Time abroad often begins with a honeymoon period during which students are excited to finally be in the setting that they have dreamed of. After facing realities such as unfamiliar university procedures, unexpected difficulty with the local language, commuting woes, and the absence of usual support groups, culture shock can set in. At the same time, the student is away from on-campus medical, psychological and advisory services they may have come to rely on (a major change in university life since we attended college is the degree to which students rely on these resources). Expect to hear some tales of frustration, though your student will likely be experiencing many wonderful things as well, even if you are not the first to hear about them. In most cases they won’t expect you to solve problems —as much as you may want to—and is just looking for an understanding ear.

If studying abroad was your idea to begin with, be sure not to push too hard. Every year, program directors hear complaints from students who didn’t want to come in the first place— and those students experience more difficulty than others adjusting to the new environment. In fact, some never do.

Maintain a level of distance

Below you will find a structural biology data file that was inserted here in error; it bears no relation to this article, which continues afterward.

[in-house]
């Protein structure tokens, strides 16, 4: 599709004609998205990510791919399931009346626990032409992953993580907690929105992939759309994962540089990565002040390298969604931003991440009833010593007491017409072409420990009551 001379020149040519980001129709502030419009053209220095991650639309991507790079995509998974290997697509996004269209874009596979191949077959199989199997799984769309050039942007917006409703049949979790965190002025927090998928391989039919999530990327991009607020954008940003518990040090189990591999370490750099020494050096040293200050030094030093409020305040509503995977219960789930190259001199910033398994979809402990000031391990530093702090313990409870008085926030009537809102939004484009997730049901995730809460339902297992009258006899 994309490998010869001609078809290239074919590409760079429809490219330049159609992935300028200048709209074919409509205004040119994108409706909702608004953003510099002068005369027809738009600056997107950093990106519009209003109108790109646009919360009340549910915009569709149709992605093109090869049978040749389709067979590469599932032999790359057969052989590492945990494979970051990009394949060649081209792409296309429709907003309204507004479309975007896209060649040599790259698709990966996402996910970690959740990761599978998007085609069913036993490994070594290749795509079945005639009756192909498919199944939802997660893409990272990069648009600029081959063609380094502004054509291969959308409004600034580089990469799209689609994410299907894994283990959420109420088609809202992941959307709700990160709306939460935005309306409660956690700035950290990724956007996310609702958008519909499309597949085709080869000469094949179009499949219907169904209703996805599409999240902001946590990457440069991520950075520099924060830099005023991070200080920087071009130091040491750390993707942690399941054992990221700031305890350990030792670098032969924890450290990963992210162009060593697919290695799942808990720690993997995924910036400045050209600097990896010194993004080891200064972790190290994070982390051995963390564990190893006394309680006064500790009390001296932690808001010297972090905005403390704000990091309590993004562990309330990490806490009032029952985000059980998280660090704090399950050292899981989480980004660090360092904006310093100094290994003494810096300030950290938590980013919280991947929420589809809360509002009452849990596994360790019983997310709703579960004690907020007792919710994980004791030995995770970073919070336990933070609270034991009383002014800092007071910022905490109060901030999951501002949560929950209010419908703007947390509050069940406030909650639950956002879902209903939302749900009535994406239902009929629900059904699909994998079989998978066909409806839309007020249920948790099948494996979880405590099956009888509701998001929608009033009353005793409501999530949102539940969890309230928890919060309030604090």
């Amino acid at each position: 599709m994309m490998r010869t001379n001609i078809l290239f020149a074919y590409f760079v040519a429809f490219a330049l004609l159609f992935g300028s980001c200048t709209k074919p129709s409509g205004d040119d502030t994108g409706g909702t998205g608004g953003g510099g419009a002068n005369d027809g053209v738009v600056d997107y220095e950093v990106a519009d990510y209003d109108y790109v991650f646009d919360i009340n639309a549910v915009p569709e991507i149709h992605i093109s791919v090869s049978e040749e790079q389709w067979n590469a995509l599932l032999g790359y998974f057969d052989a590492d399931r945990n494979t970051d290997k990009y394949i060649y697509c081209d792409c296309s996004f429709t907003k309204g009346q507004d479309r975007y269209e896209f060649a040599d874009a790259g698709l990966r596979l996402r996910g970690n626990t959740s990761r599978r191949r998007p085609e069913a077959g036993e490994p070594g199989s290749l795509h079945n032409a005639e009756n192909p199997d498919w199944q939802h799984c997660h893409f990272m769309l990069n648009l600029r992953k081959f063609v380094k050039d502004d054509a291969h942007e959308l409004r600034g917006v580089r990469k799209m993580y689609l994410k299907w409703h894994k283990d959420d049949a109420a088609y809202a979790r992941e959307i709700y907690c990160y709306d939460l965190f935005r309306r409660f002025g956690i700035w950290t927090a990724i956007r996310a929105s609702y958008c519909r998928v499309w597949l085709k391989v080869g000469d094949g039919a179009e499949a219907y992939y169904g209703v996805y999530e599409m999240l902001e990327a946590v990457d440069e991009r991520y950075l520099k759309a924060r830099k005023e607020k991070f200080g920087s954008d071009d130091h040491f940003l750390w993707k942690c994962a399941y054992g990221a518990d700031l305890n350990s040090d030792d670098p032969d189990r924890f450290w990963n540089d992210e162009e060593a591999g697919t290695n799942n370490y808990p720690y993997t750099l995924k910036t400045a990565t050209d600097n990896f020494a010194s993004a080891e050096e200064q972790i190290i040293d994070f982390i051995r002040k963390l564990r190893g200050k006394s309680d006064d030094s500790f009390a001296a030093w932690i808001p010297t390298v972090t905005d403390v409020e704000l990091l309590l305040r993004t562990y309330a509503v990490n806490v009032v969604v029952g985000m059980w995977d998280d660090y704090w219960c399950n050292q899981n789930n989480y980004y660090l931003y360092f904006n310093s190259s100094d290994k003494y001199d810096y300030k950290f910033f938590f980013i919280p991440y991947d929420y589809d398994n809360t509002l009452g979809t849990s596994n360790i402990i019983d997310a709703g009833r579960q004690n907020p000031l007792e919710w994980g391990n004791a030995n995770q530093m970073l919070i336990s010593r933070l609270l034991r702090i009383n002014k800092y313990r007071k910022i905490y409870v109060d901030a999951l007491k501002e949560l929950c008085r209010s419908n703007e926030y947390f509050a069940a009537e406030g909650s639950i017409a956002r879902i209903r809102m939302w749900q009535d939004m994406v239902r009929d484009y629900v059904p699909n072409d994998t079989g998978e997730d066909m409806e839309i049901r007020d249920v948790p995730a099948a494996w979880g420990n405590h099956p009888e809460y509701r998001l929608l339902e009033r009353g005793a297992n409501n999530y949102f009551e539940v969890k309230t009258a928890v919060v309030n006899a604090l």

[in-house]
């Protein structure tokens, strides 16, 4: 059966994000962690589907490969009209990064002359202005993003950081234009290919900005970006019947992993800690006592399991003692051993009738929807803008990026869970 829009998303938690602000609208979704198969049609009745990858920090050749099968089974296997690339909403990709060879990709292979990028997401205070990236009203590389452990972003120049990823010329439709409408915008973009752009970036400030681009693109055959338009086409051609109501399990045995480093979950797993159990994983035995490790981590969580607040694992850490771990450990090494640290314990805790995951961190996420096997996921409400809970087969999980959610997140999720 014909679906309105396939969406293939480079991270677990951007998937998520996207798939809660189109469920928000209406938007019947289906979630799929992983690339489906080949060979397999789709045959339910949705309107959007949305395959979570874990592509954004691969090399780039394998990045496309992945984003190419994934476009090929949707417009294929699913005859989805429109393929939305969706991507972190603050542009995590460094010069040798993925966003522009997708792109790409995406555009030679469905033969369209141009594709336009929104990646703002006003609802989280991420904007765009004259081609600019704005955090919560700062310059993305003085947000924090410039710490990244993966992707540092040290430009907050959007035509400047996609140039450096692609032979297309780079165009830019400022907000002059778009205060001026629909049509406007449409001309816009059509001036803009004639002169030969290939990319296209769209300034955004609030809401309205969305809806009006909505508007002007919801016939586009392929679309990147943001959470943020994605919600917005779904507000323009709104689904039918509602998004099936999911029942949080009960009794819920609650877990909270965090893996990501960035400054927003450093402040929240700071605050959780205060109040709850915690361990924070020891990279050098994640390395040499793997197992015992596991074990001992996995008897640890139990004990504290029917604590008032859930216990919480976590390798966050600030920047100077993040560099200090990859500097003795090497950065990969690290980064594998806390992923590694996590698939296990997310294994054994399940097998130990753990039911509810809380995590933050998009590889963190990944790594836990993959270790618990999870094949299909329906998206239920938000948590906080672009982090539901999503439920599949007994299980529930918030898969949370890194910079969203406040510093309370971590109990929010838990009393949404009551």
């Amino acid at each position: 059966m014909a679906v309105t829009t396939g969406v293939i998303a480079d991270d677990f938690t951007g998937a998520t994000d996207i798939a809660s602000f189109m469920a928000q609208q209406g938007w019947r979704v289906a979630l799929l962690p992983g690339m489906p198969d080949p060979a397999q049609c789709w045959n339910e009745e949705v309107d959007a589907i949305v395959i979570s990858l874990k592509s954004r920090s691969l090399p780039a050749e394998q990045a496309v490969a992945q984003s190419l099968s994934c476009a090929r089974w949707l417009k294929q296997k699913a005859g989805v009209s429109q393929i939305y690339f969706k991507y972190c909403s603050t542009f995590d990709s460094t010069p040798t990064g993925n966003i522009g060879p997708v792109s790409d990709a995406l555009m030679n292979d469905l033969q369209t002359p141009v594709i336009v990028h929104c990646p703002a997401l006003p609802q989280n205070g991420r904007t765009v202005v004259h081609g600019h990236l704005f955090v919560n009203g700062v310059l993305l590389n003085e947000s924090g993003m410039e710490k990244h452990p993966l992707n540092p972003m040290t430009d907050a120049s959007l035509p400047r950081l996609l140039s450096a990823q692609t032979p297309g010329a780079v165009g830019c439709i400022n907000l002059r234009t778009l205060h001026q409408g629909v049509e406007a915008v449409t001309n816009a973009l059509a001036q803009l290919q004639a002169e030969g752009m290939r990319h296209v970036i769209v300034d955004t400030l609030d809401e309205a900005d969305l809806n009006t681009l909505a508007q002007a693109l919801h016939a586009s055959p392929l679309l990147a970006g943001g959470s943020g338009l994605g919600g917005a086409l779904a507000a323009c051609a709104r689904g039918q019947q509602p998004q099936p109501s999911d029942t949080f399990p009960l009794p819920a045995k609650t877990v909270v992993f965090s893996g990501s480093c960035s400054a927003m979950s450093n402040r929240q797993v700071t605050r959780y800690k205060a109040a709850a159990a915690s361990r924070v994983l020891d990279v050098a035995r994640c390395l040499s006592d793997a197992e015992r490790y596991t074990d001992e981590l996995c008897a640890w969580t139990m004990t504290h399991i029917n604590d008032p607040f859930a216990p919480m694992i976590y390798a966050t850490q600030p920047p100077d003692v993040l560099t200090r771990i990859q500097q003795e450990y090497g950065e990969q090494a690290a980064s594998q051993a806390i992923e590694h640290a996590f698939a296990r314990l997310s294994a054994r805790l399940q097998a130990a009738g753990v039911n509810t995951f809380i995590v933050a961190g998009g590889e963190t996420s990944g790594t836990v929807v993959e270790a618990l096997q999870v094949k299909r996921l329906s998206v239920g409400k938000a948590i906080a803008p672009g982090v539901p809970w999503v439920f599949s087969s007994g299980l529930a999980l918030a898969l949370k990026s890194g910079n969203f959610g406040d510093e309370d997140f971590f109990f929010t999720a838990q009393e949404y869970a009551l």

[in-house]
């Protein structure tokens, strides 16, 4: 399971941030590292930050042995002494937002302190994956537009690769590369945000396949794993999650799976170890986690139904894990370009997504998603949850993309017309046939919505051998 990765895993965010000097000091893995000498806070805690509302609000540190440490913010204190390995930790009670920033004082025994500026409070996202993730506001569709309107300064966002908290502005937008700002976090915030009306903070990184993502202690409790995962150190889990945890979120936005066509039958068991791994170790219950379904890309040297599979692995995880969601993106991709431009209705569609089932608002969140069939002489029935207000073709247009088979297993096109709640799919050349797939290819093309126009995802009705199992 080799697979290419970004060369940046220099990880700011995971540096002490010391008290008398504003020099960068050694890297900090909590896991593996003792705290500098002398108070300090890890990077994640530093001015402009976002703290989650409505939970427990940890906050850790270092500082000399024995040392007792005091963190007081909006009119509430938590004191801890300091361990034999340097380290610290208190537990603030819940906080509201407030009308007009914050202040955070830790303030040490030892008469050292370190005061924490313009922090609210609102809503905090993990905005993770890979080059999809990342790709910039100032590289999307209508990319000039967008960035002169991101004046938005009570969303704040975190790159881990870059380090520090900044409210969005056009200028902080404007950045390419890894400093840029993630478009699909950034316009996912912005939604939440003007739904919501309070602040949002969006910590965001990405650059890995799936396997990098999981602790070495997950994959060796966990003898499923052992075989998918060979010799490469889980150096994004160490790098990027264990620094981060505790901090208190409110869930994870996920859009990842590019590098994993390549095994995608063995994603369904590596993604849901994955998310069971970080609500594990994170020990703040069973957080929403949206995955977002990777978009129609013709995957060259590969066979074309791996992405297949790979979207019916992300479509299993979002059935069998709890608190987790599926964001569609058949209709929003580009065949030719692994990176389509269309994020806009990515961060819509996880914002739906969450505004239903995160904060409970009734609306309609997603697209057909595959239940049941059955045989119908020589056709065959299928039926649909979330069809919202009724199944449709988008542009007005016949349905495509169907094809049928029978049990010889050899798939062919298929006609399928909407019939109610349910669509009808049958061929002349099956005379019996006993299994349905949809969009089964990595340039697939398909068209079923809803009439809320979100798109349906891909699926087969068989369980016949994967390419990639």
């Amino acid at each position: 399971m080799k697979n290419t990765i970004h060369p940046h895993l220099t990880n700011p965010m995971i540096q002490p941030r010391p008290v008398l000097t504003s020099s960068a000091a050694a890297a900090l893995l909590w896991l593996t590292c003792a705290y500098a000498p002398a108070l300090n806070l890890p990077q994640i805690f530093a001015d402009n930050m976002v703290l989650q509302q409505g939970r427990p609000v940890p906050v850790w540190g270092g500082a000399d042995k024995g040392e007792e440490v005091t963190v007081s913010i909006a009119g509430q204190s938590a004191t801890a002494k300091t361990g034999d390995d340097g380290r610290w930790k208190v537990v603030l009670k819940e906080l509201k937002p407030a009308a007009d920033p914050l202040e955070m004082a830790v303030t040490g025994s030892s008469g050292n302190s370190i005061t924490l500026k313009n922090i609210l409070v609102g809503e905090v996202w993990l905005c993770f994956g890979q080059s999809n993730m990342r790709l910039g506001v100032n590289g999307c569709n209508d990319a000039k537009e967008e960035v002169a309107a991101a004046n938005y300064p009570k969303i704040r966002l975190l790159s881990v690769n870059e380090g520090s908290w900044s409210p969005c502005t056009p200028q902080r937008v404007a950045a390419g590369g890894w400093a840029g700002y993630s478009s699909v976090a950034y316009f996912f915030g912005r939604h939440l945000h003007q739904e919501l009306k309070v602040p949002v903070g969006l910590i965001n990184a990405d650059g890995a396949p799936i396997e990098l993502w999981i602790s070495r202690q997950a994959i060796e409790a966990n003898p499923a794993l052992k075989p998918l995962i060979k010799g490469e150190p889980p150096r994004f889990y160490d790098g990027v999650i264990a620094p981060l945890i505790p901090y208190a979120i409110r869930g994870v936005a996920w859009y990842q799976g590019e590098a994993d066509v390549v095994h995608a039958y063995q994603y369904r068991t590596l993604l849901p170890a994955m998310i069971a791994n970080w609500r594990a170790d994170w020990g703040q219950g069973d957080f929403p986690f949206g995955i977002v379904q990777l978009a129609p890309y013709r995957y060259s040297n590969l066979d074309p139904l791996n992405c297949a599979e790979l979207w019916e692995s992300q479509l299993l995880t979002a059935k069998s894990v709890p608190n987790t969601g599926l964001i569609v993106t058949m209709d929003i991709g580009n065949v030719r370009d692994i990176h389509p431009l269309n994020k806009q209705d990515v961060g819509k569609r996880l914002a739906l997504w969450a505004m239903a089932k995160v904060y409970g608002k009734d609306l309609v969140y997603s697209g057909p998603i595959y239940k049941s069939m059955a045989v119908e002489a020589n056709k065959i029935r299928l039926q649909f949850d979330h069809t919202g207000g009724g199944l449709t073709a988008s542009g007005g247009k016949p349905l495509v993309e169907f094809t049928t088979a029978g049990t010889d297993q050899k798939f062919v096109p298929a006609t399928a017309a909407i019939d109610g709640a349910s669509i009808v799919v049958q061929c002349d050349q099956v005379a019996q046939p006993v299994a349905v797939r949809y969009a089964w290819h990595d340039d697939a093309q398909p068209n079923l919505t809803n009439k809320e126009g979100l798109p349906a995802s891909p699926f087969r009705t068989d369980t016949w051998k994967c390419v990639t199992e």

It is by overcoming any difficulties that your child will quickly rise to a new level of independence, so avoid the temptation to become too involved. Ultimately, this is their learning experience.

Also, it’s important to remember that study abroad students are not on vacation. Attending class with them—or taking your student out of class to sight-see—will interrupt the educational process and immersion experience. If you want to visit, it’s best to do so when the program has finished so you can travel together. And it’s not usually wise to try to obtain permission for your student to return home early; the end of the semester is the most important part of their academic experience.

Prepare for the transformation

After living abroad for as long as study abroad students do, they can’t help but be changed by the experience. This can take many forms, from new ways of dressing to cravings for different kinds of food to new political perspectives. Don’t worry too much: negative feelings usually last for a very short time, while a realistic view of America and its place in the world remains with most students for life.